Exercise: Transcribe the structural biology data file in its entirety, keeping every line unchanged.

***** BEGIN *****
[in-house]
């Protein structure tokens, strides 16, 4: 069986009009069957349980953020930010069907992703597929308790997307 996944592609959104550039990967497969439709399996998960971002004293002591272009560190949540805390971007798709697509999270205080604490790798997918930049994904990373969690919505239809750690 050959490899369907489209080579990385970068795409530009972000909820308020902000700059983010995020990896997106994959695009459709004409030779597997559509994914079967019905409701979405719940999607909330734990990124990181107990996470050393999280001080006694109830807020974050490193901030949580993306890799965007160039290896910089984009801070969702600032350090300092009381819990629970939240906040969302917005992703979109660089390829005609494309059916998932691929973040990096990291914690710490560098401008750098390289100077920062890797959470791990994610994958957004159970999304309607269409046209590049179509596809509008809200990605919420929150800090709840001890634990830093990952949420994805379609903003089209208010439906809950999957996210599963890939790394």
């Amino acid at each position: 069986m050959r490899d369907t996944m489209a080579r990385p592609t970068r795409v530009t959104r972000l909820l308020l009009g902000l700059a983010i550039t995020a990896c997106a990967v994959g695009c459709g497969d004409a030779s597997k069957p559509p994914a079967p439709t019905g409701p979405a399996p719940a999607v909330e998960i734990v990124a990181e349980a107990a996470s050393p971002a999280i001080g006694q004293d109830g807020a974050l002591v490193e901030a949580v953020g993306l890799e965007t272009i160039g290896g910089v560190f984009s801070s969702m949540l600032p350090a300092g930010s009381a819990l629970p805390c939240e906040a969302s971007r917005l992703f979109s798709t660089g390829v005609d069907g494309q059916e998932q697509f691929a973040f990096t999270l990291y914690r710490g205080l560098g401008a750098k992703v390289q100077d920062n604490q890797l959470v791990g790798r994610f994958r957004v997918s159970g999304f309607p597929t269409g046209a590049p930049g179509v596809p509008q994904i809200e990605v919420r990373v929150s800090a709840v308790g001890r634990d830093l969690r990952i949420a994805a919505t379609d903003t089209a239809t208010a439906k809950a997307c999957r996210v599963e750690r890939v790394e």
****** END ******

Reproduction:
[in-house]
């Protein structure tokens, strides 16, 4: 069986009009069957349980953020930010069907992703597929308790997307 996944592609959104550039990967497969439709399996998960971002004293002591272009560190949540805390971007798709697509999270205080604490790798997918930049994904990373969690919505239809750690 050959490899369907489209080579990385970068795409530009972000909820308020902000700059983010995020990896997106994959695009459709004409030779597997559509994914079967019905409701979405719940999607909330734990990124990181107990996470050393999280001080006694109830807020974050490193901030949580993306890799965007160039290896910089984009801070969702600032350090300092009381819990629970939240906040969302917005992703979109660089390829005609494309059916998932691929973040990096990291914690710490560098401008750098390289100077920062890797959470791990994610994958957004159970999304309607269409046209590049179509596809509008809200990605919420929150800090709840001890634990830093990952949420994805379609903003089209208010439906809950999957996210599963890939790394």
């Amino acid at each position: 069986m050959r490899d369907t996944m489209a080579r990385p592609t970068r795409v530009t959104r972000l909820l308020l009009g902000l700059a983010i550039t995020a990896c997106a990967v994959g695009c459709g497969d004409a030779s597997k069957p559509p994914a079967p439709t019905g409701p979405a399996p719940a999607v909330e998960i734990v990124a990181e349980a107990a996470s050393p971002a999280i001080g006694q004293d109830g807020a974050l002591v490193e901030a949580v953020g993306l890799e965007t272009i160039g290896g910089v560190f984009s801070s969702m949540l600032p350090a300092g930010s009381a819990l629970p805390c939240e906040a969302s971007r917005l992703f979109s798709t660089g390829v005609d069907g494309q059916e998932q697509f691929a973040f990096t999270l990291y914690r710490g205080l560098g401008a750098k992703v390289q100077d920062n604490q890797l959470v791990g790798r994610f994958r957004v997918s159970g999304f309607p597929t269409g046209a590049p930049g179509v596809p509008q994904i809200e990605v919420r990373v929150s800090a709840v308790g001890r634990d830093l969690r990952i949420a994805a919505t379609d903003t089209a239809t208010a439906k809950a997307c999957r996210v599963e750690r890939v790394e």